In a country like India, where taking offence is a national pastime, how political can the comic scene be? Is it okay to make jokes on politicians and their politics, or is everyone too scared of Jaya Bachchan?
We sent email questionnaires to India’s leading comics and satirist to get answers to these questions. We also asked them to rate themselves on our liberal-conservative scale.
Next on our series is Sorabh Pant, the founder of East India Comedy. He has earlier been ranked by the Times of India as one of India’s top ten stand-up comedians. After releasing his novel The Wednesday Soul in 2011, he created his first solo comedy show, “Pant on Fire”, followed by a second, “Travelling Pants”, both of which were successes in and outside the country.
How political is comedy in India?
Depends on the comedian. There are a few who talk a lot about politics and there are others that don’t. Some staple jokes on Rahul Gandhi, Modi, etc. exist across the board. But, beyond that — depends on the comedian. Personally, I tend to do a decent bit on politics: some informed, some uninformed and some completely juvenile. We tend to save a lot of our politics for our online videos, though, where you can communicate it clearer.
How important is it for comedy to be political?
It’s not only about politics but, yeah, if you enjoy giving a general social commentary, comedy is the place to do it. But this too differs from comedian to comedian. I do a bit of politics. But, how important is it? I don’t know. We’ve been doing The Bottom Line (on NDTV Prime) for a few months now, which is a lot about politics. We’re upgrading the show now to make it more political. But again, we’re not trying to change the world. We’re just giving our opinions and making jokes on whoever behaved like an idiot that week.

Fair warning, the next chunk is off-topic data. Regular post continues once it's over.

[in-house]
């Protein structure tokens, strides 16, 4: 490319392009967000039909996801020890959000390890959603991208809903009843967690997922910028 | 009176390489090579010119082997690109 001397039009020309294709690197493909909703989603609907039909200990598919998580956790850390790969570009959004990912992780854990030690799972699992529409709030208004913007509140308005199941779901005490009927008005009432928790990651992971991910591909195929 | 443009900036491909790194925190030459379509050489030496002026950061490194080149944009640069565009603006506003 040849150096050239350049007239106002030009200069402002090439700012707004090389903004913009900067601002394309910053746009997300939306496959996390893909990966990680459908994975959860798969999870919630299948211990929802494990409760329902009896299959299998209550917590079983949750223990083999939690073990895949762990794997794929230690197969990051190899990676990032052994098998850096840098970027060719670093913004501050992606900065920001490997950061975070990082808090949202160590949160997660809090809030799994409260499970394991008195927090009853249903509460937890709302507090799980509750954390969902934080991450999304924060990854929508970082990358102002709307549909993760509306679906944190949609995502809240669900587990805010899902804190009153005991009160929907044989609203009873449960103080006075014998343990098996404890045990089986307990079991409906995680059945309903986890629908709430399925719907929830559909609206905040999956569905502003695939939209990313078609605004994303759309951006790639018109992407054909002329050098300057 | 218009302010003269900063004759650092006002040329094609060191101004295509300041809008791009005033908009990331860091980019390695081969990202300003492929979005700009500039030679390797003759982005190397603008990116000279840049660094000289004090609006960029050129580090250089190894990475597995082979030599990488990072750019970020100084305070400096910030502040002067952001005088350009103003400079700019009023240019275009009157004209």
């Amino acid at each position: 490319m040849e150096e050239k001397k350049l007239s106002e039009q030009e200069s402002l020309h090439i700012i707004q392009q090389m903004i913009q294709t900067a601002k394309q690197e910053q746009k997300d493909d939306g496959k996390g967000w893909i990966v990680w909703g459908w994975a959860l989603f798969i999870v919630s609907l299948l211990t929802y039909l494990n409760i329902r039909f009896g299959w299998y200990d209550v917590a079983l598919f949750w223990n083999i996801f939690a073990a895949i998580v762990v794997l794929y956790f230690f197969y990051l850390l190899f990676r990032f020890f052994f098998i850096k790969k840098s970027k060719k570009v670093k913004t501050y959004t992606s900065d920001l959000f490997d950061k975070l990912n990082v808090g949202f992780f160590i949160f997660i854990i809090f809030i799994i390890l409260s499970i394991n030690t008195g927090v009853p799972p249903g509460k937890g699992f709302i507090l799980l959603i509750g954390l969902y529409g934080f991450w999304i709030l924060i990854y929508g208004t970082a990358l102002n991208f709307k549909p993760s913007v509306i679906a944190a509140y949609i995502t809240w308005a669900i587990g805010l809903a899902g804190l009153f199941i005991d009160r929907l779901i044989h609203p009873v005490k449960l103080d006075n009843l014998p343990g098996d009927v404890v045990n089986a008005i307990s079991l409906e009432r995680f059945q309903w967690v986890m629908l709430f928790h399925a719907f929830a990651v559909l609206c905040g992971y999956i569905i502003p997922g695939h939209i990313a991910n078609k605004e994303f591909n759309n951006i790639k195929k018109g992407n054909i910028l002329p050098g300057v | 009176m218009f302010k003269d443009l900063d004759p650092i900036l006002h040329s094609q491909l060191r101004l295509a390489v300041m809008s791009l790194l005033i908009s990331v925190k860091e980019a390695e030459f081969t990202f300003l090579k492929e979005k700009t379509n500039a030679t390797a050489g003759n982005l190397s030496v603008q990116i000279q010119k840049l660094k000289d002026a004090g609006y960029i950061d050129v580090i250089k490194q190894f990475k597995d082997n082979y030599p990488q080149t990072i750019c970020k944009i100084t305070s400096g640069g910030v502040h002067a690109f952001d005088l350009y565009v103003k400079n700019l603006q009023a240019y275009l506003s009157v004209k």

We know there are a large number of liberal comics (writers and performers) in India. But are there any conservative comics in the country? If yes, please name a few.
Not exactly my place to comment on other people’s political point of views. Ask them directly! Since in India politics seems to be about as dear to us as our religious beliefs!
Where would you place yourself on our liberal-conservative scale?
Neither [liberal nor conservative]. I have zero political leanings. There is no political party I stand behind. I stand behind India. I support whoever is working toward taking India to the next step: whether it was someone from the Congress, BJP, AAP or The Voldermort Vidya Mandir. Sadly, 95% of the times I’m disappointed.